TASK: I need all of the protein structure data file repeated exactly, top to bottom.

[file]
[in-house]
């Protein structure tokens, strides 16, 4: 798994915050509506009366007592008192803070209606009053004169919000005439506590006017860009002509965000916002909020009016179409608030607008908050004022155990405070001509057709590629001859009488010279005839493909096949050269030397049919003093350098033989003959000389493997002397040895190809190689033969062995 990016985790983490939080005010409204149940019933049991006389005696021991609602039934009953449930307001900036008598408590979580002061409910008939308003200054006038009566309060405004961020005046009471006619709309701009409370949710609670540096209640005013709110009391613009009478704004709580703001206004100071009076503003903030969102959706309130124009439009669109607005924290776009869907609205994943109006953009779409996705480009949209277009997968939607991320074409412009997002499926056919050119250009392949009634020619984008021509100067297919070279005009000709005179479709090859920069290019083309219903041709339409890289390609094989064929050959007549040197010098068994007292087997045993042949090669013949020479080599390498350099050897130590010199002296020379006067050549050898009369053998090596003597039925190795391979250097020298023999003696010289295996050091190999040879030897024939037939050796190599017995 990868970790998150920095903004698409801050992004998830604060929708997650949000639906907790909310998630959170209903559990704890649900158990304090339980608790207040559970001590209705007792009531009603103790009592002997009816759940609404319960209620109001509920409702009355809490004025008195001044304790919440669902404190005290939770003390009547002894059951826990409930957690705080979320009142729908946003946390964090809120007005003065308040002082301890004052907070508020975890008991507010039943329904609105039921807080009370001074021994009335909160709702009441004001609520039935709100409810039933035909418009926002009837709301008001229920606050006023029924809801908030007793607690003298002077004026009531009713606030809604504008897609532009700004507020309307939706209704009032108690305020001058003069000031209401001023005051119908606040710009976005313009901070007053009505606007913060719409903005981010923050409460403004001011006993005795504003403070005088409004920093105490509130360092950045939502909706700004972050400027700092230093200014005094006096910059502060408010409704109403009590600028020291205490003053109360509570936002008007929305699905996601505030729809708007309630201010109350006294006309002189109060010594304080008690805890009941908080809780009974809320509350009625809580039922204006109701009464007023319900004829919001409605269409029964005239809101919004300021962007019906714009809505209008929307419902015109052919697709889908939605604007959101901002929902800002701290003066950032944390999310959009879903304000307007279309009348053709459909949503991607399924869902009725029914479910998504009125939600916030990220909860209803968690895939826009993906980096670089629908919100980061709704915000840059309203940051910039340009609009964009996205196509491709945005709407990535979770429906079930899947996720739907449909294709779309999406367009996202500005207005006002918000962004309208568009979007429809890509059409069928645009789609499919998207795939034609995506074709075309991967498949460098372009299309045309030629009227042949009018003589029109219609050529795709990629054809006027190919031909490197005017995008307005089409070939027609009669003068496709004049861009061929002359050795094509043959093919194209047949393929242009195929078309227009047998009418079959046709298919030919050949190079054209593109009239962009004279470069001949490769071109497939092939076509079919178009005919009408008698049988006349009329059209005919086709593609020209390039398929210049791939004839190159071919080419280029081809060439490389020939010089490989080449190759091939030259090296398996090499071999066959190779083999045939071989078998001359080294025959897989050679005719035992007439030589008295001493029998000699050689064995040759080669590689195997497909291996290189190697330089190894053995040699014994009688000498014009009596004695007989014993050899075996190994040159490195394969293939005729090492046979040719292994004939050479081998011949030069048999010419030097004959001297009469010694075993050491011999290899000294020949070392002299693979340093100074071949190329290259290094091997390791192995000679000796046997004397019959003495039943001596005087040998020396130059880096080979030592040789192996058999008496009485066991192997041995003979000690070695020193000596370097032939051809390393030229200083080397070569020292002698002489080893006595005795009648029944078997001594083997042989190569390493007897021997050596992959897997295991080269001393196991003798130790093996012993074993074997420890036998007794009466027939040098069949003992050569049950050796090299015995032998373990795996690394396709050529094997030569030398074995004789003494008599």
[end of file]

[in-house]
């Protein structure tokens, strides 16, 4: 798994915050509506009366007592008192803070209606009053004169919000005439506590006017860009002509965000916002909020009016179409608030607008908050004022155990405070001509057709590629001859009488010279005839493909096949050269030397049919003093350098033989003959000389493997002397040895190809190689033969062995 990016985790983490939080005010409204149940019933049991006389005696021991609602039934009953449930307001900036008598408590979580002061409910008939308003200054006038009566309060405004961020005046009471006619709309701009409370949710609670540096209640005013709110009391613009009478704004709580703001206004100071009076503003903030969102959706309130124009439009669109607005924290776009869907609205994943109006953009779409996705480009949209277009997968939607991320074409412009997002499926056919050119250009392949009634020619984008021509100067297919070279005009000709005179479709090859920069290019083309219903041709339409890289390609094989064929050959007549040197010098068994007292087997045993042949090669013949020479080599390498350099050897130590010199002296020379006067050549050898009369053998090596003597039925190795391979250097020298023999003696010289295996050091190999040879030897024939037939050796190599017995 990868970790998150920095903004698409801050992004998830604060929708997650949000639906907790909310998630959170209903559990704890649900158990304090339980608790207040559970001590209705007792009531009603103790009592002997009816759940609404319960209620109001509920409702009355809490004025008195001044304790919440669902404190005290939770003390009547002894059951826990409930957690705080979320009142729908946003946390964090809120007005003065308040002082301890004052907070508020975890008991507010039943329904609105039921807080009370001074021994009335909160709702009441004001609520039935709100409810039933035909418009926002009837709301008001229920606050006023029924809801908030007793607690003298002077004026009531009713606030809604504008897609532009700004507020309307939706209704009032108690305020001058003069000031209401001023005051119908606040710009976005313009901070007053009505606007913060719409903005981010923050409460403004001011006993005795504003403070005088409004920093105490509130360092950045939502909706700004972050400027700092230093200014005094006096910059502060408010409704109403009590600028020291205490003053109360509570936002008007929305699905996601505030729809708007309630201010109350006294006309002189109060010594304080008690805890009941908080809780009974809320509350009625809580039922204006109701009464007023319900004829919001409605269409029964005239809101919004300021962007019906714009809505209008929307419902015109052919697709889908939605604007959101901002929902800002701290003066950032944390999310959009879903304000307007279309009348053709459909949503991607399924869902009725029914479910998504009125939600916030990220909860209803968690895939826009993906980096670089629908919100980061709704915000840059309203940051910039340009609009964009996205196509491709945005709407990535979770429906079930899947996720739907449909294709779309999406367009996202500005207005006002918000962004309208568009979007429809890509059409069928645009789609499919998207795939034609995506074709075309991967498949460098372009299309045309030629009227042949009018003589029109219609050529795709990629054809006027190919031909490197005017995008307005089409070939027609009669003068496709004049861009061929002359050795094509043959093919194209047949393929242009195929078309227009047998009418079959046709298919030919050949190079054209593109009239962009004279470069001949490769071109497939092939076509079919178009005919009408008698049988006349009329059209005919086709593609020209390039398929210049791939004839190159071919080419280029081809060439490389020939010089490989080449190759091939030259090296398996090499071999066959190779083999045939071989078998001359080294025959897989050679005719035992007439030589008295001493029998000699050689064995040759080669590689195997497909291996290189190697330089190894053995040699014994009688000498014009009596004695007989014993050899075996190994040159490195394969293939005729090492046979040719292994004939050479081998011949030069048999010419030097004959001297009469010694075993050491011999290899000294020949070392002299693979340093100074071949190329290259290094091997390791192995000679000796046997004397019959003495039943001596005087040998020396130059880096080979030592040789192996058999008496009485066991192997041995003979000690070695020193000596370097032939051809390393030229200083080397070569020292002698002489080893006595005795009648029944078997001594083997042989190569390493007897021997050596992959897997295991080269001393196991003798130790093996012993074993074997420890036998007794009466027939040098069949003992050569049950050796090299015995032998373990795996690394396709050529094997030569030398074995004789003494008599």